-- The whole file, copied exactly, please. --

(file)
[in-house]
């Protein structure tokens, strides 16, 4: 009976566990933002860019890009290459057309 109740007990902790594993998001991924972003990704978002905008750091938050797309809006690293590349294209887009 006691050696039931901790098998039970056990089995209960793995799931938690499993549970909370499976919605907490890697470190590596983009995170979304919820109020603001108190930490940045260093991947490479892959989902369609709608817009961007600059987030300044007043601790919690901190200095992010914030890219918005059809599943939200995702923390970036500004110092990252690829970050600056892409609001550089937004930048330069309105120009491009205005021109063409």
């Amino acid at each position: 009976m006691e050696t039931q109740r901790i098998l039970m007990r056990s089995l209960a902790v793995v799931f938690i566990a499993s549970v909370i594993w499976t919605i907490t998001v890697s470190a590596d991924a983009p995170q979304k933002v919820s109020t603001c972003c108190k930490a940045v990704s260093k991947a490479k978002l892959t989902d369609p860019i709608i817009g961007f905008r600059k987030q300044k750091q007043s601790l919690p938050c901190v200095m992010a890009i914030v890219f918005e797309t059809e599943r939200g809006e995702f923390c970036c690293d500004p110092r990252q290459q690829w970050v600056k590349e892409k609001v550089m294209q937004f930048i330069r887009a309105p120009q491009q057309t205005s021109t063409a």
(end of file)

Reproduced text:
[in-house]
């Protein structure tokens, strides 16, 4: 009976566990933002860019890009290459057309 109740007990902790594993998001991924972003990704978002905008750091938050797309809006690293590349294209887009 006691050696039931901790098998039970056990089995209960793995799931938690499993549970909370499976919605907490890697470190590596983009995170979304919820109020603001108190930490940045260093991947490479892959989902369609709608817009961007600059987030300044007043601790919690901190200095992010914030890219918005059809599943939200995702923390970036500004110092990252690829970050600056892409609001550089937004930048330069309105120009491009205005021109063409």
């Amino acid at each position: 009976m006691e050696t039931q109740r901790i098998l039970m007990r056990s089995l209960a902790v793995v799931f938690i566990a499993s549970v909370i594993w499976t919605i907490t998001v890697s470190a590596d991924a983009p995170q979304k933002v919820s109020t603001c972003c108190k930490a940045v990704s260093k991947a490479k978002l892959t989902d369609p860019i709608i817009g961007f905008r600059k987030q300044k750091q007043s601790l919690p938050c901190v200095m992010a890009i914030v890219f918005e797309t059809e599943r939200g809006e995702f923390c970036c690293d500004p110092r990252q290459q690829w970050v600056k590349e892409k609001v550089m294209q937004f930048i330069r887009a309105p120009q491009q057309t205005s021109t063409a």